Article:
I have a TX home mortgage loan in my name, and my friend’s name is included on the deed, what if we split up?

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I have been making the payments each month myself- my friend is unable to help pay right now.
what do I need to do to protect my interests in case we split up? we are not married. He helped pay for the downpayment and some home improvements.

My parents are giving me their current house and building a new one. The house needs some improvements (Kitchen, Bath, Carpets, etc) what is the best loan to get? I currently rent so I don’t have a mortgage. Do I get a home equity loan, first mortgage, home improvement loan? Please help.

  1. Reply
    February 18, 2011 at 1:07 am

    Not a bright move on YOUR part. YOU alone are responsible for the mortgage payments, since you alone are the mortgage holder. However, since your ‘friend’ is on the deed, he is a half owner of the property, and is entitled to half of any profit you make on the sale of the property. If you LOSE money on the sale, YOU get to pay the shortfall. There is nothing YOU can do to ‘protect your interests’ unless your friend agrees to sign a quit claim deed giving you full ownership.

    Next time you decide to do something along these lines, seek legal advice before you charge forward.

  2. Reply
    February 18, 2011 at 1:28 am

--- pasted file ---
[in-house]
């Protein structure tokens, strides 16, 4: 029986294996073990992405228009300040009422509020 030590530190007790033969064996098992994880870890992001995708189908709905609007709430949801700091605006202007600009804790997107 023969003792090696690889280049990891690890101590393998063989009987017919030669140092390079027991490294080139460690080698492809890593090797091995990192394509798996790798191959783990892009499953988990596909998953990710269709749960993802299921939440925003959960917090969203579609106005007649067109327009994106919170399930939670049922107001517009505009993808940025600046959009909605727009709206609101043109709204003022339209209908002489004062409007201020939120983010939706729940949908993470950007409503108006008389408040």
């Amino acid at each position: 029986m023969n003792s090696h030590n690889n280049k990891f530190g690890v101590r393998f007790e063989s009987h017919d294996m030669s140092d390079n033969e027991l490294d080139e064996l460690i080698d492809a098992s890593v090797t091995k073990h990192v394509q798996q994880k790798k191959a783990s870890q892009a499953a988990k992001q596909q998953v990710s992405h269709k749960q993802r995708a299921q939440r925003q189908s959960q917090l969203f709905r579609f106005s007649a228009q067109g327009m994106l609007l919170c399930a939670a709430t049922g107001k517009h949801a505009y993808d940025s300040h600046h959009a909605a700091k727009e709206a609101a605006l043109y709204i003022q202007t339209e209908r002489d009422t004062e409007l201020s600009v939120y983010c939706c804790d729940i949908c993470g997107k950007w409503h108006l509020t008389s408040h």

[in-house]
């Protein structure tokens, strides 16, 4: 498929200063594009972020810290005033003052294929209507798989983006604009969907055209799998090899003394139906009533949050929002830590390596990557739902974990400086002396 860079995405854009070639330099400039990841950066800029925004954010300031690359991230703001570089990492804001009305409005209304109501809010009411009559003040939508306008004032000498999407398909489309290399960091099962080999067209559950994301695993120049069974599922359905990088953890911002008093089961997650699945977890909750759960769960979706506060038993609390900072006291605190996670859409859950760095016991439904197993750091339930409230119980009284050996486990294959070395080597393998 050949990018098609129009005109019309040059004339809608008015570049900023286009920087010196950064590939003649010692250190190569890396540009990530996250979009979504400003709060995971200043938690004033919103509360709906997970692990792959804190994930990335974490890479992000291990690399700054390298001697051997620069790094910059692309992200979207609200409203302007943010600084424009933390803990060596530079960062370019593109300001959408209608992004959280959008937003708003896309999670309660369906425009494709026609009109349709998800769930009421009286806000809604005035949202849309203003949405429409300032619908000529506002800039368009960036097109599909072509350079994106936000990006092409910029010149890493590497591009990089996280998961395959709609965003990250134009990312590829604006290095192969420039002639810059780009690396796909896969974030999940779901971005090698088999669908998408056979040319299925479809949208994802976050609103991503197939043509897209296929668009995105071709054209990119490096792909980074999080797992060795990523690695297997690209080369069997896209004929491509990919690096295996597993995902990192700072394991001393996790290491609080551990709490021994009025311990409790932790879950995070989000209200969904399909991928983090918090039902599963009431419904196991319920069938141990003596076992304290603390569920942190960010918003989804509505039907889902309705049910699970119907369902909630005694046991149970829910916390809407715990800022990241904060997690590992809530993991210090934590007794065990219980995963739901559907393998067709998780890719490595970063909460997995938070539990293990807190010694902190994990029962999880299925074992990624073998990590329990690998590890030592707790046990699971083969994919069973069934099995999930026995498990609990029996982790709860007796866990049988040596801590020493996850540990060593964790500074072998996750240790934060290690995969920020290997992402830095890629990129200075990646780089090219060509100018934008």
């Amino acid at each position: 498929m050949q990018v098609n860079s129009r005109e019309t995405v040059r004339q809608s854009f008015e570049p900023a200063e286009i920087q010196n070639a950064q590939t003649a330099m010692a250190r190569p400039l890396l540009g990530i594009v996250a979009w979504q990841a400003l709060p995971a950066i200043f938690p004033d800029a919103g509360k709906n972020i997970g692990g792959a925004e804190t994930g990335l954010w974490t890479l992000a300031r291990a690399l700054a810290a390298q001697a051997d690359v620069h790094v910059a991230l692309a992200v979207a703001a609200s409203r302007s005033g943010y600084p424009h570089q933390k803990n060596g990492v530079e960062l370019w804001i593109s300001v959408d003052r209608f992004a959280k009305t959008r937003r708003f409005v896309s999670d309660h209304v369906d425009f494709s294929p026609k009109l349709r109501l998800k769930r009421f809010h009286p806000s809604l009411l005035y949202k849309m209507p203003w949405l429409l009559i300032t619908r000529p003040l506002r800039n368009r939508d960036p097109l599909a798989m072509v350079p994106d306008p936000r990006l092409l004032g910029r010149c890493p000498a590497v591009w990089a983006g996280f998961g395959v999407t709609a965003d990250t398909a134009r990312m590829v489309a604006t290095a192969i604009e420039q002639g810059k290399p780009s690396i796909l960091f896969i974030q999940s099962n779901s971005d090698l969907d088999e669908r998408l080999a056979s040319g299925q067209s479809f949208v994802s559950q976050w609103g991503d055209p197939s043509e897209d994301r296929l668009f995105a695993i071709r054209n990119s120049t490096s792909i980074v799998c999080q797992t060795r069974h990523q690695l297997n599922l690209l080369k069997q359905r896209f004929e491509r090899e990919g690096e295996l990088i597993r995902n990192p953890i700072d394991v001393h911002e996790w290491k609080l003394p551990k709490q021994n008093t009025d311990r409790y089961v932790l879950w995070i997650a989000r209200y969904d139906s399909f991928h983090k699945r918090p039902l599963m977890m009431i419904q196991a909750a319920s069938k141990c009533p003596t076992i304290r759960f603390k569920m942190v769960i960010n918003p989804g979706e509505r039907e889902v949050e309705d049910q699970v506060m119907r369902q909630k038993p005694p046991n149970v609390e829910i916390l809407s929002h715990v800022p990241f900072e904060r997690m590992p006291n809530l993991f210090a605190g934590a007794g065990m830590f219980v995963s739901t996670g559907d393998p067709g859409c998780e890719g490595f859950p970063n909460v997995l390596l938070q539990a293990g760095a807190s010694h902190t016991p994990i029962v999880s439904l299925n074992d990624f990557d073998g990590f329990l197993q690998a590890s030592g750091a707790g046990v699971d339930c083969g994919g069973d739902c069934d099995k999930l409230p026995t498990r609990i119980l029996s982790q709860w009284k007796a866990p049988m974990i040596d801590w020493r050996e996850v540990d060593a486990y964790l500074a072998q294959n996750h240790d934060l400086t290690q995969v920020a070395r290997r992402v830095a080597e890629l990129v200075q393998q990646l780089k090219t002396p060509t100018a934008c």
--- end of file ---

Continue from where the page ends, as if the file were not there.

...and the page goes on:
You really can’t do much. He owns half the house, it does not matter one ioda how it is paid for.

  3. Reply
    *havin fun in the sun*
    February 18, 2011 at 2:17 am

    home improvement loan.

  4. Reply
    Steve D
    February 18, 2011 at 2:44 am

    Shop around for the lowest rate – any of the three will do – the mortgage will probably have the lowest rate, a HELOC will have a slightly higher rate, but is more flexible since you only borrow what you are going to use.

  5. Reply
    February 18, 2011 at 3:31 am

    A HELOC or Home Equity Line of Credit

  6. Reply
    February 18, 2011 at 4:12 am

    It depends how well you can handle finances. Shop around and see what types of loans are available. A home equity loan or home improvement loan might be somewhat higher interest rate, but lower closing costs, than a regular mortgage. Rates could be fixed or variable and they will tell you what the payments will be, which would remain fixed with a fixed rate or could vary with variable rate, to pay it off by the end of the term you select.

    A home equity line of credit (HELOC) usually has lower interest rate than a home equity loan with little or no closing costs (which can affect interest rate). You borrow what you need from it when you need it and only pay interest on the amount of it you are using. But the minimum payment is typically just variable interest (unless you lock in a fixed rate for a specific amount you borrowed), so you need to pay more than that on your own to pay down the principal, or you might find yourself scrambling in the end to either come up with the money or refinance.

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